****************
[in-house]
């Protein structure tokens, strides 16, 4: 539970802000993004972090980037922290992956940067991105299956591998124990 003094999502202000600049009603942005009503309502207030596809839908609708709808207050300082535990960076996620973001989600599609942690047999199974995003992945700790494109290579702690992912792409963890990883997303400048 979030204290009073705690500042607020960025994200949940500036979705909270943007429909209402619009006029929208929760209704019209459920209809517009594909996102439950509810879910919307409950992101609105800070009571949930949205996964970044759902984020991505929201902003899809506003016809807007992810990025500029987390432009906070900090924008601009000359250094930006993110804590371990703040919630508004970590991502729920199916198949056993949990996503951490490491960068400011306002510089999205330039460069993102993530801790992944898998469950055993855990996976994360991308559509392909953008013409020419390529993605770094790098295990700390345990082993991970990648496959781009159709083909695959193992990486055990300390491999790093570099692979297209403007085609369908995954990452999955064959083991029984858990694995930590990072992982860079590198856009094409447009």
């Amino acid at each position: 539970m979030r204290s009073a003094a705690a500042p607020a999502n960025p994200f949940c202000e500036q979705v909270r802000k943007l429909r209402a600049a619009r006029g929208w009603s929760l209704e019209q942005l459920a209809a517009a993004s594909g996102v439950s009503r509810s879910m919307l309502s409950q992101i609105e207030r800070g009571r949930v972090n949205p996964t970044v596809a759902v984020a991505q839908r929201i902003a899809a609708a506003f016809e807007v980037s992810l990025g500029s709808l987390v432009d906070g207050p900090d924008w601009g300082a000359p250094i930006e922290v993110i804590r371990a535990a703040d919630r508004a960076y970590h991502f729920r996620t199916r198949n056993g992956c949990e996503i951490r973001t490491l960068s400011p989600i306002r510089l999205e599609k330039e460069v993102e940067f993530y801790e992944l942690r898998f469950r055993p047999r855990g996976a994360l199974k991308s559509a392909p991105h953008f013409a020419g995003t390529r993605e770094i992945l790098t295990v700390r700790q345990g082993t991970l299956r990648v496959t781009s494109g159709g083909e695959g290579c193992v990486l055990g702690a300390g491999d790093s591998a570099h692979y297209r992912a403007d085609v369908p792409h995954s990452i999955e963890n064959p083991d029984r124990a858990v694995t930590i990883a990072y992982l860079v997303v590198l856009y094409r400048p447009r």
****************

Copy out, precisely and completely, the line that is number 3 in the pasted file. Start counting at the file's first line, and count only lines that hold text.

């Amino acid at each position: 539970m979030r204290s009073a003094a705690a500042p607020a999502n960025p994200f949940c202000e500036q979705v909270r802000k943007l429909r209402a600049a619009r006029g929208w009603s929760l209704e019209q942005l459920a209809a517009a993004s594909g996102v439950s009503r509810s879910m919307l309502s409950q992101i609105e207030r800070g009571r949930v972090n949205p996964t970044v596809a759902v984020a991505q839908r929201i902003a899809a609708a506003f016809e807007v980037s992810l990025g500029s709808l987390v432009d906070g207050p900090d924008w601009g300082a000359p250094i930006e922290v993110i804590r371990a535990a703040d919630r508004a960076y970590h991502f729920r996620t199916r198949n056993g992956c949990e996503i951490r973001t490491l960068s400011p989600i306002r510089l999205e599609k330039e460069v993102e940067f993530y801790e992944l942690r898998f469950r055993p047999r855990g996976a994360l199974k991308s559509a392909p991105h953008f013409a020419g995003t390529r993605e770094i992945l790098t295990v700390r700790q345990g082993t991970l299956r990648v496959t781009s494109g159709g083909e695959g290579c193992v990486l055990g702690a300390g491999d790093s591998a570099h692979y297209r992912a403007d085609v369908p792409h995954s990452i999955e963890n064959p083991d029984r124990a858990v694995t930590i990883a990072y992982l860079v997303v590198l856009y094409r400048p447009r």